What did they used to say? “Work as though it all depends upon you and pray as though it all depends upon God.” I think that is only half right. We certainly should pray as though it all depends upon God—because, in the end, it does. Proverbs 16:9 says, “In his heart a man plans his course, but the LORD determines his steps.” Control is an illusion we create when we try to replace trusting God with our own efforts, schemes and plans.
I find that working as though it all depends upon you plays into that error. Bad things happen when we fool ourselves into thinking we can take control—by hard work or anything else. Sure the Bible commends hard work (Ecclesiastes 9:10) and condemns laziness (Proverbs 24:30-31). But, this does not mean that our hard work will rescue us from every crisis—financial, relational or otherwise.
This dynamic of working hard but trusting God totally has recently been reinforced to me by two younger friends. One is a seminary student who took my church planting class last week. The other is a friend who has struggled with substance abuse as long as I have known him. Both said the same thing to me in different ways in the last month or so.
After taking my church-planting class, my new friend Miles wrote this to me in an email:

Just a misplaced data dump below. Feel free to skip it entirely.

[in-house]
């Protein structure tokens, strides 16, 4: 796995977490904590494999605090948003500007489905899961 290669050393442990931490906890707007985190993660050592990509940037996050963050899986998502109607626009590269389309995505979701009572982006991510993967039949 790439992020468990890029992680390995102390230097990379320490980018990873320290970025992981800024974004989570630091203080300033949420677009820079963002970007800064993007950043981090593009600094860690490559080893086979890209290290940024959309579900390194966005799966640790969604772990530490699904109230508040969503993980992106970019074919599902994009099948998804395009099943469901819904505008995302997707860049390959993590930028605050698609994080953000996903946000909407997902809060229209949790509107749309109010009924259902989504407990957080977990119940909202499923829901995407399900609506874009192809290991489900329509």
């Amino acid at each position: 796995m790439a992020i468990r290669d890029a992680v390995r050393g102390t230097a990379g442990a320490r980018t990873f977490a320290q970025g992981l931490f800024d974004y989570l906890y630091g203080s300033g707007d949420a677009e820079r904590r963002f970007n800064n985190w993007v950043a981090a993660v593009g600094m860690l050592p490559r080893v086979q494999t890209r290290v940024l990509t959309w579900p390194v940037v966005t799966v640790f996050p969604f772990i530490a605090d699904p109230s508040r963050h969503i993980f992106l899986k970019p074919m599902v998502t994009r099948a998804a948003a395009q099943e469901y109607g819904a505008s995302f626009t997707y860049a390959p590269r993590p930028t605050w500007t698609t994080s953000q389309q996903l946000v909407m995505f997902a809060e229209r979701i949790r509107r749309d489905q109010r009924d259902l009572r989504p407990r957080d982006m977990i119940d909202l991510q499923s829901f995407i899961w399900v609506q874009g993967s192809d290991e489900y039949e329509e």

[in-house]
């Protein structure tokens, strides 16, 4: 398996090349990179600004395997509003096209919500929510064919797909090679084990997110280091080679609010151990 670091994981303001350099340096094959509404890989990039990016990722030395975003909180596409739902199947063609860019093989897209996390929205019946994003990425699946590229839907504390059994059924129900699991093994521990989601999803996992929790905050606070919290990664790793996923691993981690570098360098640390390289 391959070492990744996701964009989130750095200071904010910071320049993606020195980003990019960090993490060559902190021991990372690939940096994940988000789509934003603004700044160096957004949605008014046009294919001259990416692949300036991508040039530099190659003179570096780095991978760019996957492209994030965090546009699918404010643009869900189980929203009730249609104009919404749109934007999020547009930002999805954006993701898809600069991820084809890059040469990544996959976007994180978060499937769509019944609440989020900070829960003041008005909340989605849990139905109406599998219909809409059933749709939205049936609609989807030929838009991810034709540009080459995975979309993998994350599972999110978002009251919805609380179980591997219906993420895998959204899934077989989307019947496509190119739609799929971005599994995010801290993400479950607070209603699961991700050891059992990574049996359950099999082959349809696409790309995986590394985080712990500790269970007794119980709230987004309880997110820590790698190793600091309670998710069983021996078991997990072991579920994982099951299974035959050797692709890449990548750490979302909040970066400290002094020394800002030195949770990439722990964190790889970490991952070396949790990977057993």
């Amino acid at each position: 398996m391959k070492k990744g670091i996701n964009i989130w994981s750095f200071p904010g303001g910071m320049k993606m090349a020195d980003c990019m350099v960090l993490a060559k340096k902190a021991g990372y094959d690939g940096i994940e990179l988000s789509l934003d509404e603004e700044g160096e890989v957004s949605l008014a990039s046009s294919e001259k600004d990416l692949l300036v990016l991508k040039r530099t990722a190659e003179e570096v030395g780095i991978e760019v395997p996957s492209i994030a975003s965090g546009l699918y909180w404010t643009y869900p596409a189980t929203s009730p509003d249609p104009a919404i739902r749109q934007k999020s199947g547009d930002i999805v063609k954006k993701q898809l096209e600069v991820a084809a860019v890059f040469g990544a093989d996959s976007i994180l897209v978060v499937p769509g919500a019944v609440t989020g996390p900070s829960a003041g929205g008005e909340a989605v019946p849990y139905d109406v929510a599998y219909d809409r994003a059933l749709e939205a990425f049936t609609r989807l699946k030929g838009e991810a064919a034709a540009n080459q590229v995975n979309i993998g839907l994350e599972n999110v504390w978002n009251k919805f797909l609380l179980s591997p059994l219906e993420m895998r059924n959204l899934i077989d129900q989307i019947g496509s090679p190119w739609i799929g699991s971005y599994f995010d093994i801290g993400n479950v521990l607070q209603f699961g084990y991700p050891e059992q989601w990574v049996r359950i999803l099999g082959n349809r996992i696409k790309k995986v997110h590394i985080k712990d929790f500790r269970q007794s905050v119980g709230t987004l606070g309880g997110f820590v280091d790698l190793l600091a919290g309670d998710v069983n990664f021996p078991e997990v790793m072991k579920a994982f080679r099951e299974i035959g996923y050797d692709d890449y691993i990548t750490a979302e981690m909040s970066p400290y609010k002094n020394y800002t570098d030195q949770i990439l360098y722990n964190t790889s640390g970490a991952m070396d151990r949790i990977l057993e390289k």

First of all thanks so much for sharing your heart so passionately and authentically with all of us this week. You were successful in making me believe, even more, that this is completely doable, (which was reassuring) and you made me think it utterly impossible (which in its own way is also encouraging).
Miles gave me my title for this post—DOABLE AND IMPOSSIBLE.
My other friend is also a student. Most of his study, however, has been conducted in the College of Life Challenges. The consequences of his addictions have devastated his life. He has a felony record, his family members have distanced themselves, and he is economically always on the edge. Except for the comfort and presence of God, he is mostly alone as he approaches the mid-point of his life. He has been clean and sober for some months now and we pray for his protection and the redemption of his earthly life.
In a recent phone conversation he shared a wise saying he had picked up in one of his many recovery programs. “We do what can be done and leave the impossible to God.” That is not the same as “working as though it all depends on you” by any means. That can become more than a little self-destructive. But in another perspective, what we “can” do becomes our offering to God—our contribution. When amazing results roll in we can give God the credit, knowing that our part was something he made special by using it in His plan and purposes. When things don’t go as well as we hoped we can avoid blaming ourselves and continue trusting His leading.
Hopefully, God has given you something to work on that is “doable and impossible” in some way. Maybe it is an internal challenge—emotional or spiritual. Maybe it is an external task or calling. Maybe it is a challenging relationship. Whatever the case it is good if it feels doable and impossible. God can meet you there. This is part of what makes starting a new church exciting—what will the journey be like?
“We do what we can do and leave the impossible to God.”
God always meets with those who trust Him to do the impossible. He always does.